Release Date:  December 31, 2001

RFA:  RFA-DA-02-009

National Institute on Drug Abuse

Letter of Intent Receipt Date:  March 18, 2002
Application Receipt Date:       April 16, 2002



The National Institute on Drug Abuse (NIDA) invites domestic and 
international research applications on the development and testing of new 
intervention approaches to prevent HIV and other blood-borne and sexually 
transmitted diseases (STDs) in drug users and their sexual partners. NIDA-
sponsored research has demonstrated that, in the absence of an AIDS vaccine 
and no cure, comprehensive HIV prevention remains the most effective, 
sustainable, and cost-effective approach to avert new HIV infections in drug-
using populations. This RFA seeks to build on lessons learned since the 
epidemics of drug abuse and HIV/AIDS emerged in the early 1980s by addressing 
research gaps in HIV prevention and drug use. Over the past two decades, 
considerable scientific progress has been made in understanding, preventing, 
and treating HIV/AIDS and other infections among drug users. Yet much remains 
unknown or poorly understood today. Emerging drugs of abuse, such as the club 
drugs ecstasy, GHB, ketamine, and methamphetamine, as well as more potent 
supplies of heroin, cocaine, marijuana, and other drugs, are rapidly changing 
the profiles of populations at risk for drug use and its health and medical 
consequences, including the transmission of HIV and other infections. Racial 
and ethnic minority populations, women, and adolescents have been deeply 
impacted by drug abuse, HIV/AIDS, and related infectious diseases in recent 
years, and new HIV infections have continued in both the U.S. and in other 
nations. Risk behaviors associated with HIV/AIDS are similar to those for 
viral hepatitis (i.e., hepatitis B [HBV] and hepatitis C [HCV]) and other 
STDs. HBV and HCV viral infections have become increasingly prevalent in 
injecting and non-injecting drug-using populations, as have drug-resistant 
strains of gonorrhea and tuberculosis.  New and improved approaches to 
prevent the acquisition and ongoing transmission of these infections are 
urgently needed, as are strategies to improve access to diagnostic screening 
and care.  

The purpose of this RFA is to stimulate research on the development of new, 
improved, and innovative intervention approaches to prevent HIV and other 
blood-borne and sexually transmitted infections in drug users and their 
sexual partners. Well-designed, targeted prevention interventions are readily 
adaptable and responsive to changing patterns of drug use and HIV risk 
behaviors, to a variety of local settings, and to the diverse characteristics 
and needs of drug users and their sex partners. It is important to assess the 
effectiveness, sustainability, and durability of existing HIV prevention 
interventions and, as appropriate, to modify them to meet changing population 
characteristics, needs, and circumstances.  It is equally important to 
consider newly developed, tested, and implemented intervention approaches 
that take evolving scientific findings on drug use and related risk behaviors 
into account. 

Moreover, as epidemiological data on HIV and other infections suggest, many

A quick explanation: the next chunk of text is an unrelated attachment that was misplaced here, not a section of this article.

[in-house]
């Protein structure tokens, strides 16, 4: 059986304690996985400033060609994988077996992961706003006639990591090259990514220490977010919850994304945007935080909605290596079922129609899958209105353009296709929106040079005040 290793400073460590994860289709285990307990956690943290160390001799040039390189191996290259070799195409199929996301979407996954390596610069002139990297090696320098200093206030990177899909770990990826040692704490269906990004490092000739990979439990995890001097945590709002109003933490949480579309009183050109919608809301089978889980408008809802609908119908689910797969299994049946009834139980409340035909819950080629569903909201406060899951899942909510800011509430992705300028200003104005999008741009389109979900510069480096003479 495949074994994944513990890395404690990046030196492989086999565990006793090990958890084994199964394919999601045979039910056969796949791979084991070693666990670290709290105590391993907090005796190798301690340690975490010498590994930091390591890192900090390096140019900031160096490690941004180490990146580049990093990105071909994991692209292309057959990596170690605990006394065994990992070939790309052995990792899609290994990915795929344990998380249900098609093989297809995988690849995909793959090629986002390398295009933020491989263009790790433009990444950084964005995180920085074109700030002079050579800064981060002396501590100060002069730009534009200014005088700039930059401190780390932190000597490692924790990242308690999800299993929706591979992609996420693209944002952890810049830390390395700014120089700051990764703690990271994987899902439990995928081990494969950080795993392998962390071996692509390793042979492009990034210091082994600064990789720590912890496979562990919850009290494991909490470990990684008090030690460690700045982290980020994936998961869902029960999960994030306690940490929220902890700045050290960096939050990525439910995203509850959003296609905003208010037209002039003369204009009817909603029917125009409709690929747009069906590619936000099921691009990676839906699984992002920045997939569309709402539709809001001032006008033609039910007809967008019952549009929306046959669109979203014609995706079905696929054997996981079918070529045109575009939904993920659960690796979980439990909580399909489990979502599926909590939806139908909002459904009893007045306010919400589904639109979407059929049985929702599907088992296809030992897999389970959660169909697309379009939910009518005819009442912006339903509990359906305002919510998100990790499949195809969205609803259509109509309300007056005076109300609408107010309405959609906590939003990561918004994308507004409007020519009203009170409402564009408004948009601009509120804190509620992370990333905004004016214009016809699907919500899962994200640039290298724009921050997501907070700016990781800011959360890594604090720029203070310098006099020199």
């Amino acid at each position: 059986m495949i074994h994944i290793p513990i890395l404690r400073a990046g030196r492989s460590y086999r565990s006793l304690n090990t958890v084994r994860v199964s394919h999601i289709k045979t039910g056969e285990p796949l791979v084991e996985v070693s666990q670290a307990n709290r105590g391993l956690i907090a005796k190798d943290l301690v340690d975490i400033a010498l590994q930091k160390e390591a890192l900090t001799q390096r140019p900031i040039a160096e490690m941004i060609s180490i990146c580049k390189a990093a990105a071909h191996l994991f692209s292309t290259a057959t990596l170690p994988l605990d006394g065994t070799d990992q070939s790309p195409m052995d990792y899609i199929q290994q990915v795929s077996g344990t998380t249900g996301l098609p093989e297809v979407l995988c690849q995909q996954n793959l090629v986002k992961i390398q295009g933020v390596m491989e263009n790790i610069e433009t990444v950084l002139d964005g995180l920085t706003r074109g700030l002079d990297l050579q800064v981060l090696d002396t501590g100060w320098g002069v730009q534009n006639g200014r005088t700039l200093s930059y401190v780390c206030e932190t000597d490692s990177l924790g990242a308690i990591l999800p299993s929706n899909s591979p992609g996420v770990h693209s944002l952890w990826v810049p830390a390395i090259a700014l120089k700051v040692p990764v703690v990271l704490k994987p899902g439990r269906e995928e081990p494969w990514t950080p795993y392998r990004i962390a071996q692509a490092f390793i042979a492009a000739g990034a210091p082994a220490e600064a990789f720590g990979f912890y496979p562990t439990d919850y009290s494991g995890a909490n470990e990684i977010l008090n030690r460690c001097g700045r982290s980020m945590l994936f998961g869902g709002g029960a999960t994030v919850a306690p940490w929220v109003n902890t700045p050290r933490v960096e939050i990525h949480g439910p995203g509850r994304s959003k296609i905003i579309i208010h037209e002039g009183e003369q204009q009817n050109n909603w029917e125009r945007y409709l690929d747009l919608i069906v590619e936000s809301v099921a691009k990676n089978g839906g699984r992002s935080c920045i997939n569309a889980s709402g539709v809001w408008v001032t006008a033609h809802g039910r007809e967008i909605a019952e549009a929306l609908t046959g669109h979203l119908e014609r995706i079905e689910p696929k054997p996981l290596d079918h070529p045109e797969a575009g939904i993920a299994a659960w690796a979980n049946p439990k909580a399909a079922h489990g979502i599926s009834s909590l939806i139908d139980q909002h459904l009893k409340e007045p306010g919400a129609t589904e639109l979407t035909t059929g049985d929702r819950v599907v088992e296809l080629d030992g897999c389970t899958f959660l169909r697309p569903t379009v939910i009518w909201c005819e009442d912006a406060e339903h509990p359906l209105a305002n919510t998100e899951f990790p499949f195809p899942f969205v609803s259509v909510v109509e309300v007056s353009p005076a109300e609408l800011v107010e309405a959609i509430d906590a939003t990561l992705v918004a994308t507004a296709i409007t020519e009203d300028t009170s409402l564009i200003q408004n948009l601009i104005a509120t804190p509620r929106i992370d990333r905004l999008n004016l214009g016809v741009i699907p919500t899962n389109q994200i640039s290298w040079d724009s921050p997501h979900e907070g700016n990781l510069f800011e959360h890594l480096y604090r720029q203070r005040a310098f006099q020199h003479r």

injecting and non-injecting drug users who could potentially benefit the most 
from HIV prevention efforts remain underrepresented in public health 
interventions and/or inaccessible or resistant to outreach efforts aimed at 
behavioral risk reduction. Clearly, new intervention approaches to prevent 
HIV and other infections in drug users must reach the most vulnerable 
populations and their communities.


The Public Health Service (PHS) is committed to achieving the health 
promotion and disease prevention objectives of "Healthy People 2010," a PHS-
led national activity for setting priority areas.  This RFA, "New Approaches 
to Prevent HIV/Other Infections in Drug Users," is related to one or more of 
the priority areas.  Potential applicants may obtain a copy of "Healthy 
People 2010" at


Applications may be submitted by domestic and foreign, for-profit and non-
profit organizations, public and private, such as universities, colleges, 
hospitals, laboratories, units of state and local governments, and eligible 
agencies of the federal government.  Faith-based organizations are eligible 
to apply for these grants.  Racial/ethnic minority individuals, women, and 
persons with disabilities are encouraged to apply as Principal Investigators.


This RFA will use the National Institutes of Health (NIH) investigator-
initiated research project (R01), small grant (R03), and 
exploratory/developmental (R21) award mechanisms.  The 
exploratory/developmental (R21) grants are limited to 3 years and small 
grants (R03) are limited to 2 years.  Both are non-renewable and limited in 
direct cost amount per year (R03, $50,000; R21, $100,000).  The R03 mechanism 
is intended for newer, less experienced investigators, for investigators at 
institutions without well-developed research traditions and resources, or for 
experienced investigators wishing to change research directions or test new 
methods or techniques.  The R21 mechanism is intended to encourage 
exploratory research projects with sound methodology and strong rationales in 
underdeveloped research areas of HIV prevention interventions for drug users, 
such as the areas covered in this RFA.  Responsibility for the planning, 
direction, and execution of the proposed project will be solely that of the